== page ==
It was a quiet Saturday morning and I was reading while having coffee in the kitchen of my haunted house in the country. I heard a car pull in, so I put down Francis Bacon’s Essays and went to the door.
My friend Monica was outside struggling with a plastic box and two heavy paper grocery bags.
– Hi! I have a surprise for you!
I took the bags and the plastic box from her and carried them inside. When I turned around, there was Monica standing and holding an overweight and very frightened tabby cat.
– This is Penelope. She’s two years old, declawed and housebroken. Isn’t she a sweetheart?
The cat jumped out of her arms, awkwardly landing on the kitchen floor. She looked around, terrified at the strange unknown surroundings, and then dashed through the hallway and up the stairs.
– You know my friends Paul and Andrea? Well, they split up. Andrea is staying with a girlfriend who’s allergic to cats and Paul is leaving on a six-month posting with the military in Germany. So I thought: Geoff is living alone in that huge country house, he needs company! Isn’t that a great idea?
“Uh... Sure, sure,” I said, shocked at the thought of this unexpected and uninvited feline guest.
– You don’t look happy. Come on! It’s going to be fun and good for you! And anyway, it’s only for a few months until Paul comes back from Europe!
– Uh... Sure, sure... Uh, you want a cup of coffee?
– Oh, Geoff, I’d love to but I have to scoot! I’m meeting Jenn, Rosie and Sally who want to show me a cottage we’re supposed to rent for the summer on Lake Patterson! You should come and visit us sometime! We’ll have a barbecue!
Monica gave me a peck on the cheek and rushed out, leaving me with the litter box, a bag of kibbles and the cat’s dish on the kitchen table.
I put some cat food in the bowl and set it down on the floor, and then I went upstairs to look for Penelope.
She was nowhere to be found. I checked everywhere: under the beds, in the closets, in the bathroom. I called her. She had vanished completely.
Cats have the ability to hide at the most unexpected places where adults cannot find them however hard they try. Photo courtesy of Zebra Jay, many thanks!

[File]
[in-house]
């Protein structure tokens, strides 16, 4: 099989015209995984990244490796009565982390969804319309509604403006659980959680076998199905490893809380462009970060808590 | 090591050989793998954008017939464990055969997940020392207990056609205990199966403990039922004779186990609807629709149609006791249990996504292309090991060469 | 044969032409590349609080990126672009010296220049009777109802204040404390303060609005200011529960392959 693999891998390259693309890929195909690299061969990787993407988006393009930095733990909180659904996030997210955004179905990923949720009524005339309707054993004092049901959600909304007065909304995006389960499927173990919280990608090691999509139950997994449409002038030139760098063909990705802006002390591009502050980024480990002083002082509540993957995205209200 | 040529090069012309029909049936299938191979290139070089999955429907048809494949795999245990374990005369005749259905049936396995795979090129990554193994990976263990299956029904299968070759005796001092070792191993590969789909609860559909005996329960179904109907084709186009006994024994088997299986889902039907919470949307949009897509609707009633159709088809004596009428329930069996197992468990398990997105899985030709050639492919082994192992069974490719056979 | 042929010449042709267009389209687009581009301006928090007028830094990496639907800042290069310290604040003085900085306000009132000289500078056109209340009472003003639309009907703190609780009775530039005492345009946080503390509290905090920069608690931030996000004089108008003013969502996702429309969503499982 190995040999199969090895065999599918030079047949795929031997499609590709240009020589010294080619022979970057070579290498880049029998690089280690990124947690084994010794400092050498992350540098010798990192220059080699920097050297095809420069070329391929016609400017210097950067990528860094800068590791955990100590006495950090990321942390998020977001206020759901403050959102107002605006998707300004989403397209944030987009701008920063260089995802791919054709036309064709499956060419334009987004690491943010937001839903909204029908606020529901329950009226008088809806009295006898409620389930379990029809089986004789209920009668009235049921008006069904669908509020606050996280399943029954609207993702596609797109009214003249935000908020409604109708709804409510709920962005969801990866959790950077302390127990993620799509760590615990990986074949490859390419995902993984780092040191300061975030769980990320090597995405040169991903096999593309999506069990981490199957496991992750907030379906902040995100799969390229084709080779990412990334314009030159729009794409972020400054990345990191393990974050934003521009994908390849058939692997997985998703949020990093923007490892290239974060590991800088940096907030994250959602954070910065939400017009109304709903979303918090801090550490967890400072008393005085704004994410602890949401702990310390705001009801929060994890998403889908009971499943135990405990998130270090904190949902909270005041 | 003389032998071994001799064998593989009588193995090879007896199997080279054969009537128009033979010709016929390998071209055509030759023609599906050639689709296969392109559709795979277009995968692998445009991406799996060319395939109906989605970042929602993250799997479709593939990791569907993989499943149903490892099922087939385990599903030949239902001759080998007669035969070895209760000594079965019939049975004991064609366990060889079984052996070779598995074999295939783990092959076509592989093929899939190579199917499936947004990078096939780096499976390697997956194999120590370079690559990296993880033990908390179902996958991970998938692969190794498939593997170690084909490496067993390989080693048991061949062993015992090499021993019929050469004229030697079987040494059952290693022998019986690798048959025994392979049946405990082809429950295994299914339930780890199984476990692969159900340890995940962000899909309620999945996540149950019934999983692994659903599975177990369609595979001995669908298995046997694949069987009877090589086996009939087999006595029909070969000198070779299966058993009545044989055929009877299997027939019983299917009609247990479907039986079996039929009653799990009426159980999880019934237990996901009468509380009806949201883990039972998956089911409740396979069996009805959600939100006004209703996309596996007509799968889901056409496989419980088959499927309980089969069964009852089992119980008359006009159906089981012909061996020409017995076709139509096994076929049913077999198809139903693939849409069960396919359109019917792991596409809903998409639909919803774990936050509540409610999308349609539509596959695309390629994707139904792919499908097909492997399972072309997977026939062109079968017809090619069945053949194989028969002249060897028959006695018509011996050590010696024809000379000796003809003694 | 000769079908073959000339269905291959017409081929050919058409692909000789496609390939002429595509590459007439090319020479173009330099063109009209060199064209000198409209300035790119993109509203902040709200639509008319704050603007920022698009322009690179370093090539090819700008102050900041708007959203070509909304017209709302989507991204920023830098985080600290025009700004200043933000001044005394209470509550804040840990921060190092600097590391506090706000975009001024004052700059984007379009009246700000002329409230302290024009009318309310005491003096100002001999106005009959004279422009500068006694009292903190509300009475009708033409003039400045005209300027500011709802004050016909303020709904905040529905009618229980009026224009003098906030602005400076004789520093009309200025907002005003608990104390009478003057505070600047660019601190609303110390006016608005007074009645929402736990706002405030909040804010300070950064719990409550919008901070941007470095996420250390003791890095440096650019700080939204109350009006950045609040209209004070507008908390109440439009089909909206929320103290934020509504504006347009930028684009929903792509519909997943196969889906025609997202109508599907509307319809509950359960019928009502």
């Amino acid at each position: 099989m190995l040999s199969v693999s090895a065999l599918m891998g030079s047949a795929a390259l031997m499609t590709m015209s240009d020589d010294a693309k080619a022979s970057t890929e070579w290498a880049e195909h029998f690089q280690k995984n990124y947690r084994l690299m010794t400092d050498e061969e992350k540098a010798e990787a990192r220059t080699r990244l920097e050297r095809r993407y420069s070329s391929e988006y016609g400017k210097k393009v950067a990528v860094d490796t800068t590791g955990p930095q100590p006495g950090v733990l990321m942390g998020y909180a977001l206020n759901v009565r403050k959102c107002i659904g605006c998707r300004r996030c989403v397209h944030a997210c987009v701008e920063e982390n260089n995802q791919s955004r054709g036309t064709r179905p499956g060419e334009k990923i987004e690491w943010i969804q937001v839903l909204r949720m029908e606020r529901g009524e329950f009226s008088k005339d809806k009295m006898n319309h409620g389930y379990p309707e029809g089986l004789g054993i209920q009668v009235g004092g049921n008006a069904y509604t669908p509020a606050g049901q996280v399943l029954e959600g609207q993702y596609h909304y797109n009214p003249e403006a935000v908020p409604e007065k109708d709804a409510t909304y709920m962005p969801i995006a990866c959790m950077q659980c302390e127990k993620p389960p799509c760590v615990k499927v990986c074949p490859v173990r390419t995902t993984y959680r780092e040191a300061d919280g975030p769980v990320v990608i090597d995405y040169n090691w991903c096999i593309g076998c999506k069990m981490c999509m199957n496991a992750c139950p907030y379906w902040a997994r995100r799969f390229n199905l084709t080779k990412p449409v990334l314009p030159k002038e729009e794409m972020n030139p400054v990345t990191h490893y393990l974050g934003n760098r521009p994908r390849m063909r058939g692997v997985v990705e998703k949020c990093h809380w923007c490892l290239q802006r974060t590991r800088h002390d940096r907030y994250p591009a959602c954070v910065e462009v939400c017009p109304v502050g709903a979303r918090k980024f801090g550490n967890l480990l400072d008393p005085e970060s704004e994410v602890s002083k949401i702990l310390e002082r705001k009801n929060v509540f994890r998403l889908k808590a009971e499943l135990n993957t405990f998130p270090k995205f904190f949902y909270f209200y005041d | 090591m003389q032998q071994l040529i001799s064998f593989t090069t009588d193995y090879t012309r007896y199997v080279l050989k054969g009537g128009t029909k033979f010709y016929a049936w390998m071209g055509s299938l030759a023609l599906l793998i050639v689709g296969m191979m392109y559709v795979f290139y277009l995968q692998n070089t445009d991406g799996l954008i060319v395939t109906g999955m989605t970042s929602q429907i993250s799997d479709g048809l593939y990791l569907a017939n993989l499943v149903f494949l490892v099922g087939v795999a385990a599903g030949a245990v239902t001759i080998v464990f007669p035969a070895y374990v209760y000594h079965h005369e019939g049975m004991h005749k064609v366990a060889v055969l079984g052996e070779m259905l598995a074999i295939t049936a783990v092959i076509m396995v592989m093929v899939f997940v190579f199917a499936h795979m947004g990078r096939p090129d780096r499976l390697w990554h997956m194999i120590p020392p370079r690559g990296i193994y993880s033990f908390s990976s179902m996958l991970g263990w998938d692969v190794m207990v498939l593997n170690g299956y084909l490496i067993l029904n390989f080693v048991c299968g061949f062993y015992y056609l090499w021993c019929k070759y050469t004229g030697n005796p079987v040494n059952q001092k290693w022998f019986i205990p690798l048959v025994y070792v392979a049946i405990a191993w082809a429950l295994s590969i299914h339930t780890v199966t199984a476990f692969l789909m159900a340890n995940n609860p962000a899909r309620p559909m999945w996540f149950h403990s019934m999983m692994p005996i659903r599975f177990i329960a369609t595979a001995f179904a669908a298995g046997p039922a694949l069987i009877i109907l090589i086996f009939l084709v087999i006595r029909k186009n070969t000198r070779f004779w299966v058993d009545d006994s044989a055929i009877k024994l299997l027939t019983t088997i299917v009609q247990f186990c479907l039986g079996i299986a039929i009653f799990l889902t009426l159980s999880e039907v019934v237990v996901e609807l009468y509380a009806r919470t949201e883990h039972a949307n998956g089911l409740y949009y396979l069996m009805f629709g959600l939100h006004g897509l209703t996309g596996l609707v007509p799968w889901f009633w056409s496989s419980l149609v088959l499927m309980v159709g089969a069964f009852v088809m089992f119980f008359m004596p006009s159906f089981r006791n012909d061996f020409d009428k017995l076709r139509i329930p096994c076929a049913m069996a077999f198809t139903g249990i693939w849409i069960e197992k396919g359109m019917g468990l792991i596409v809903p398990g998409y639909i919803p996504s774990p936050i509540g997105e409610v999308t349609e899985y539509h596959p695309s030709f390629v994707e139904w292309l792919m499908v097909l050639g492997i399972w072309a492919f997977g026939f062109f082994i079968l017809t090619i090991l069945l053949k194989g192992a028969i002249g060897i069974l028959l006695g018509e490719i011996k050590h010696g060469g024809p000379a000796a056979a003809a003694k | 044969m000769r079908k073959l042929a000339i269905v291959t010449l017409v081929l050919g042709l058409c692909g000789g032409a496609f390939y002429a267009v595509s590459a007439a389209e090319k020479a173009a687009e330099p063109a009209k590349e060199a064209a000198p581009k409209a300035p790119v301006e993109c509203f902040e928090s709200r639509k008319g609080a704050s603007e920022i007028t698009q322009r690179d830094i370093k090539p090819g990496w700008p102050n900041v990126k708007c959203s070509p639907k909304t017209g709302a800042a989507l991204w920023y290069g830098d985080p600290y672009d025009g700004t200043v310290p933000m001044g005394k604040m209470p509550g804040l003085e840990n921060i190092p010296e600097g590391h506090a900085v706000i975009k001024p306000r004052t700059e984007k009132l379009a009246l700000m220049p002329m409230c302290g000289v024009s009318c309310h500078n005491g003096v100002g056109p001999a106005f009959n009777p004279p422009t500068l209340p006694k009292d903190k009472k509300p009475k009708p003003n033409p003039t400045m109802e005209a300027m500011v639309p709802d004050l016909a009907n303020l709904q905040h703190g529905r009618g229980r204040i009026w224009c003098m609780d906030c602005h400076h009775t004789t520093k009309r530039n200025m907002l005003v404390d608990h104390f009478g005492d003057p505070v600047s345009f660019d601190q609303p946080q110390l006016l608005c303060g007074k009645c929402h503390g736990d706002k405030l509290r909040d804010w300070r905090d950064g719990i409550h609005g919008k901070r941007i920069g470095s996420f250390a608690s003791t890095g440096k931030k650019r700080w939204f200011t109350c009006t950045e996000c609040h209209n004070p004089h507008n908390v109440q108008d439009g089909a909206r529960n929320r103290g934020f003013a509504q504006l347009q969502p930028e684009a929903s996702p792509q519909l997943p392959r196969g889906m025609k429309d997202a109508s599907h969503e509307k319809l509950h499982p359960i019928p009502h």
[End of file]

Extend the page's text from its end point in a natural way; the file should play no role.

OK, I thought, it’s understandable. The animal has had lots of changes to adapt to lately; it’s normal that she is traumatized. I’ll let her be, when she’s ready, she’ll come out of hiding.
For three days, I did not see the cat. I knew she was there because the food was disappearing from her bowl and I could see that the litter box was being used but it was as if I had an invisible cat.
Then one night, as I was watching a movie in the living room, I saw Penelope cautiously sneak into the kitchen and go to her bowl. She crouched and started eating. I could hear the crunch of the kibbles under her teeth.
As I was watching her, a mouse emerged from a crack in the floor and scurried to the cat’s dish. The cat stopped eating, looked puzzled as the mouse took a kibble from the bowl and ran back in the floor with its prize. Nonplussed, Penelope returned to eating.
I could not believe my eyes. What kind of a cat was that? I was providing food and shelter to that beast, the least she could have done was help me get rid of rodents!
I was furious. As I got up, the cat saw me and ran back upstairs.
I went after her, determined to discover the freeloader’s hiding place. Again, I looked everywhere until I found her on the top shelf of a linen closet, lying on a pile of towels.
The next day, I went to visit my girlfriend and told her about my new guest and the incident I witnessed.
She laughed and then said:
– After all that cat has been through, she needs stability; she needs a home. Bring her here for a while, I’ll take care of her and the kids will love her.
My girlfriend had two children from a previous relationship: a five-year old daughter and a two-year old son.
For two weeks it went surprisingly well. Penelope quickly ran out of hiding places in my girlfriend’s house because the kids were too good at finding her. Once they found her, they pulled her ears and tail while trying to play with her. Penelope realized quickly though that if she went to my girlfriend, she would protect her from the children. After a few days she even let herself to be petted.
I figured female kinship had won out.
Then after two weeks, Mark, a friend of my girlfriend’s needing a place to crash for a while, showed up with Joe, a very old and meek German Shepherd with a bad case of flatulence.
Penelope did not get along with the new canine visitor and would viciously attack the huge dog when no one was watching. Being declawed, she could not hurt the dog too much but old Joe was so frightened that he regularly lost total control over his bodily functions.
Finally, my girlfriend called me to say I had to take Penelope back. So much for female kinship.
So I went to pick up Penelope and recoiled to my country house.
On our return, I noticed that something had changed. First, she did not run to her linen closet but walked instead. Then that night, as I was lying in bed with the light off, she came into my room, climbed onto the bed and lay down beside me, resting her head on my hand.
I guess she had realized that the large silent country house and its quiet owner were an improvement over noisy children and stinky old dogs.
When Paul returned from Germany six months later, he did not want his cat back. I kept Penelope until her death, ten years later, but never managed to make her understand that she was supposed to catch mice.
Maybe Penelope's problem with mice was ambition: mice were too small. She needed large and dangerous-looking animals as opponents. Who would make a fuss about a mouse anyway?